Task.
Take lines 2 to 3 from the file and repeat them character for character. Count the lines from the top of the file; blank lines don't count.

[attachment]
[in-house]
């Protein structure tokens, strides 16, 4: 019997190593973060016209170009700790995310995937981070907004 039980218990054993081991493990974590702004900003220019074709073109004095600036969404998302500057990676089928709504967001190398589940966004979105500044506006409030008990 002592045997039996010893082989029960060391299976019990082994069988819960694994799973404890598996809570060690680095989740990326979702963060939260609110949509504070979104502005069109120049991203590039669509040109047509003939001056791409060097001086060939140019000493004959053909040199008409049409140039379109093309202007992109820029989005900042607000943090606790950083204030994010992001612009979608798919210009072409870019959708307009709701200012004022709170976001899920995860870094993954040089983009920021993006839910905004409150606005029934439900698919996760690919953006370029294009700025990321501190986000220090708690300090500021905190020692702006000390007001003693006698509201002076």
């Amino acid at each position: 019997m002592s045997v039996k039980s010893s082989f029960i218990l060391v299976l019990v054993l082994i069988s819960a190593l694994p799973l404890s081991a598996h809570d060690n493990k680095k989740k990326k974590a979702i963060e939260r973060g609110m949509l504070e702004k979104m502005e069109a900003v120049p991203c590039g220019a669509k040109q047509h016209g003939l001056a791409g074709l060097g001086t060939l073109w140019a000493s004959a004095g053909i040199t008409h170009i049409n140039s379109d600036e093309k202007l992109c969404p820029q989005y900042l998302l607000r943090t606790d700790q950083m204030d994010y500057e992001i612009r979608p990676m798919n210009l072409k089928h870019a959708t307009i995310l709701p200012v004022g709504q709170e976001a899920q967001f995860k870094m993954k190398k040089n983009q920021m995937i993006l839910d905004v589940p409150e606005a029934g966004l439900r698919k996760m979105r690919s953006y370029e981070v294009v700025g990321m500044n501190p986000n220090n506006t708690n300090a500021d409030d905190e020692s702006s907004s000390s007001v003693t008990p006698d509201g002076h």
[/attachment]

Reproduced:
């Protein structure tokens, strides 16, 4: 019997190593973060016209170009700790995310995937981070907004 039980218990054993081991493990974590702004900003220019074709073109004095600036969404998302500057990676089928709504967001190398589940966004979105500044506006409030008990 002592045997039996010893082989029960060391299976019990082994069988819960694994799973404890598996809570060690680095989740990326979702963060939260609110949509504070979104502005069109120049991203590039669509040109047509003939001056791409060097001086060939140019000493004959053909040199008409049409140039379109093309202007992109820029989005900042607000943090606790950083204030994010992001612009979608798919210009072409870019959708307009709701200012004022709170976001899920995860870094993954040089983009920021993006839910905004409150606005029934439900698919996760690919953006370029294009700025990321501190986000220090708690300090500021905190020692702006000390007001003693006698509201002076």
């Amino acid at each position: 019997m002592s045997v039996k039980s010893s082989f029960i218990l060391v299976l019990v054993l082994i069988s819960a190593l694994p799973l404890s081991a598996h809570d060690n493990k680095k989740k990326k974590a979702i963060e939260r973060g609110m949509l504070e702004k979104m502005e069109a900003v120049p991203c590039g220019a669509k040109q047509h016209g003939l001056a791409g074709l060097g001086t060939l073109w140019a000493s004959a004095g053909i040199t008409h170009i049409n140039s379109d600036e093309k202007l992109c969404p820029q989005y900042l998302l607000r943090t606790d700790q950083m204030d994010y500057e992001i612009r979608p990676m798919n210009l072409k089928h870019a959708t307009i995310l709701p200012v004022g709504q709170e976001a899920q967001f995860k870094m993954k190398k040089n983009q920021m995937i993006l839910d905004v589940p409150e606005a029934g966004l439900r698919k996760m979105r690919s953006y370029e981070v294009v700025g990321m500044n501190p986000n220090n506006t708690n300090a500021d409030d905190e020692s702006s907004s000390s007001v003693t008990p006698d509201g002076h």